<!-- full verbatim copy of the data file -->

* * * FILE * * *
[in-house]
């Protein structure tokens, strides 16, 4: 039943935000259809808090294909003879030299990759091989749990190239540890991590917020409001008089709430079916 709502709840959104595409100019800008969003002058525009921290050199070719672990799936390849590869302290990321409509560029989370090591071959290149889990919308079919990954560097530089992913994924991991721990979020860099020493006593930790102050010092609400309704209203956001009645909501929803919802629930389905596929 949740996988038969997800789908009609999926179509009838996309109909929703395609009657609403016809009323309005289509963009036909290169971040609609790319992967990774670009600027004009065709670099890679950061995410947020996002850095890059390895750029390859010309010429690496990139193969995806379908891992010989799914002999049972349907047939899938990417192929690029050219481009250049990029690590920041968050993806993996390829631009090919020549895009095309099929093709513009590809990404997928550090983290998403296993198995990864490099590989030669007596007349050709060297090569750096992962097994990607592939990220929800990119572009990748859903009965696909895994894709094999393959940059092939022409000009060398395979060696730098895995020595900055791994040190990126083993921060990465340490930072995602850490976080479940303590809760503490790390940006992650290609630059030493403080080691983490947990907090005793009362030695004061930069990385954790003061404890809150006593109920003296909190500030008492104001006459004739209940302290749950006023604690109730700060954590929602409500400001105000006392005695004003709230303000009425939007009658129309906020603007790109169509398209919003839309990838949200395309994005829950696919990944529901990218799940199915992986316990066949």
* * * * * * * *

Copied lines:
[in-house]
């Protein structure tokens, strides 16, 4: 039943935000259809808090294909003879030299990759091989749990190239540890991590917020409001008089709430079916 709502709840959104595409100019800008969003002058525009921290050199070719672990799936390849590869302290990321409509560029989370090591071959290149889990919308079919990954560097530089992913994924991991721990979020860099020493006593930790102050010092609400309704209203956001009645909501929803919802629930389905596929 949740996988038969997800789908009609999926179509009838996309109909929703395609009657609403016809009323309005289509963009036909290169971040609609790319992967990774670009600027004009065709670099890679950061995410947020996002850095890059390895750029390859010309010429690496990139193969995806379908891992010989799914002999049972349907047939899938990417192929690029050219481009250049990029690590920041968050993806993996390829631009090919020549895009095309099929093709513009590809990404997928550090983290998403296993198995990864490099590989030669007596007349050709060297090569750096992962097994990607592939990220929800990119572009990748859903009965696909895994894709094999393959940059092939022409000009060398395979060696730098895995020595900055791994040190990126083993921060990465340490930072995602850490976080479940303590809760503490790390940006992650290609630059030493403080080691983490947990907090005793009362030695004061930069990385954790003061404890809150006593109920003296909190500030008492104001006459004739209940302290749950006023604690109730700060954590929602409500400001105000006392005695004003709230303000009425939007009658129309906020603007790109169509398209919003839309990838949200395309994005829950696919990944529901990218799940199915992986316990066949």